In time for EU enlargement on 1 May and in light of the tough new GMO rules enforced in mid-April, twenty-four national enforcement laboratories from the accession countries last week became part of the European Network of Genetically Modified Organisms' Laboratories (ENGL).
The 24 laboratories, which previously had the status of observers, have joined the network, coordinated by the European Commission's Joint Research Centre (JRC ), writes CORDIS . A centre aimed at managing the detection, identification and quantification of genetically modified organisms (GMOs) in food and feed in Europe.
Under the new EU regulations on GM food and feed, the JRC has been given the role of managing the detection methods and their validation. This means that all applications for GM food or feed must go through the JRC, who will test the product, making sure the detection methods are accurate and effective.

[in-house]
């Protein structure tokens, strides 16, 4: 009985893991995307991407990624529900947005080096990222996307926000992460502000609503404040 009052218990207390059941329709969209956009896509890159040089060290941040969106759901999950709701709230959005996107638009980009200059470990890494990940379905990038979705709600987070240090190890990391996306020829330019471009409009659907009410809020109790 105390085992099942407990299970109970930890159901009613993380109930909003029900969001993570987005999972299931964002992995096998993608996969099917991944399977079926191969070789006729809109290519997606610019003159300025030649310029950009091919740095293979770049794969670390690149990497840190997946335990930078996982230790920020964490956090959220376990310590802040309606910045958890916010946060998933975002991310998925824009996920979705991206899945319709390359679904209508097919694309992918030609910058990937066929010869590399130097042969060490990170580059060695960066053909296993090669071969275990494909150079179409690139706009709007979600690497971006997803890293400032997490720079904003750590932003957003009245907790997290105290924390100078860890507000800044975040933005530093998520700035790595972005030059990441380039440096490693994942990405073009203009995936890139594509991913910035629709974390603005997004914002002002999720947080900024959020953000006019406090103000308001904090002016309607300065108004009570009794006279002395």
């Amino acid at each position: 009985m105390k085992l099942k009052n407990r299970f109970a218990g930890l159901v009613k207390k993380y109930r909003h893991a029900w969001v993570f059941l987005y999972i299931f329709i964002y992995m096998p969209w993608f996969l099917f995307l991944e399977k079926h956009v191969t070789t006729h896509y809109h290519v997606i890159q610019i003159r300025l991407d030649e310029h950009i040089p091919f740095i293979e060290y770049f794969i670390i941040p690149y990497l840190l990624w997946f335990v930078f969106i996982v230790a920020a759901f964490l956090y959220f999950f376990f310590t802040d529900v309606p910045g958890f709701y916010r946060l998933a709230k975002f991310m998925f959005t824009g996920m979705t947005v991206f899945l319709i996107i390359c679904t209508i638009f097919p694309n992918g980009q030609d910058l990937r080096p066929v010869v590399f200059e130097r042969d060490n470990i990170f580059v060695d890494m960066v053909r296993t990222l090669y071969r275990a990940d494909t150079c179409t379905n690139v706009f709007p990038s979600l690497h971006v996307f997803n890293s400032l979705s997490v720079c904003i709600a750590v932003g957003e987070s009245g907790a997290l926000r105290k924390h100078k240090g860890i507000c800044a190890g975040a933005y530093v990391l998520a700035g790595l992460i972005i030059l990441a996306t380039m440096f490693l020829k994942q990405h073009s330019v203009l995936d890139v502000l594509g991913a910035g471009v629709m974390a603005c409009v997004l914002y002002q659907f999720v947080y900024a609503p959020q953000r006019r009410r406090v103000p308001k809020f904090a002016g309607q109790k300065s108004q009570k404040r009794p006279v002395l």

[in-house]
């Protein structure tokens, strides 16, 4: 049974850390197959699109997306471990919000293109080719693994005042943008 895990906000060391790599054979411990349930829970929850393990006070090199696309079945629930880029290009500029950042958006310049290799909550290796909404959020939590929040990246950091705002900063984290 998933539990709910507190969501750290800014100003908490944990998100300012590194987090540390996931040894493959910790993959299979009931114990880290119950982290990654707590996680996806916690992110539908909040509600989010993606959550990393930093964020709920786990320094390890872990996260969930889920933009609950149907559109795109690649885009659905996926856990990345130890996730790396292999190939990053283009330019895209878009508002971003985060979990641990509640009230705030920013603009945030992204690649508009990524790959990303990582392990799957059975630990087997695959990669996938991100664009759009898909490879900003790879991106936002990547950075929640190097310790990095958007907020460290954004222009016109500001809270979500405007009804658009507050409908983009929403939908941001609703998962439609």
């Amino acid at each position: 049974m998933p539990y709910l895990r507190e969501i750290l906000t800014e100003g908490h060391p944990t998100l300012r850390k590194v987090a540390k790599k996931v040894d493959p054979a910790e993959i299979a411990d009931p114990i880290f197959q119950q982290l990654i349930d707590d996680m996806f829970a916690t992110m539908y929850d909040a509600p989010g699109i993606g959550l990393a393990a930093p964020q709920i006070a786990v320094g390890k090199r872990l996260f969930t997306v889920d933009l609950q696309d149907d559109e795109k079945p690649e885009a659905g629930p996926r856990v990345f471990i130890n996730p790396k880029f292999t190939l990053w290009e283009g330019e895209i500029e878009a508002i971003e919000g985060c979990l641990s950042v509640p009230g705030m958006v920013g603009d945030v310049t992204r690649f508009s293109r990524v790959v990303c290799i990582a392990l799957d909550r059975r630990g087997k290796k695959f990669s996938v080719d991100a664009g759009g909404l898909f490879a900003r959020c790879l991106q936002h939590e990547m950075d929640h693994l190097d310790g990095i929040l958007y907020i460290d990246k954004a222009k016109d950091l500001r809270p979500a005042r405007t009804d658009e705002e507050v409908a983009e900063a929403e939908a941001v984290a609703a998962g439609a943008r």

"We are committed to ensuring the full respect of EU legislation when it comes to GM plants and their derived food and feed products," explained Philippe Busquin, the European Research Commissioner. "EU legislation requires a case-by-case assessment of all GM food or feed applications based on scientific evidence. Providing a harmonised GMO detection system across Europe will provide consumers with greater choice and accuracy in selecting food products and boost the competitiveness of EU biotech companies."
The aim of the ENGL, which, including the new additions, counts 71 control laboratories across Europe as its members, is to create a standardised detection system for GMOs through a platform of scientists, who will be encouraged to exchange information and develop a common European strategy.
"An enlarged ENGL will greatly improve the network's ability to detect and screen GMOs and provide a sound scientific basis for enforcing biotechnology legislation," said the Commission in a recent statement.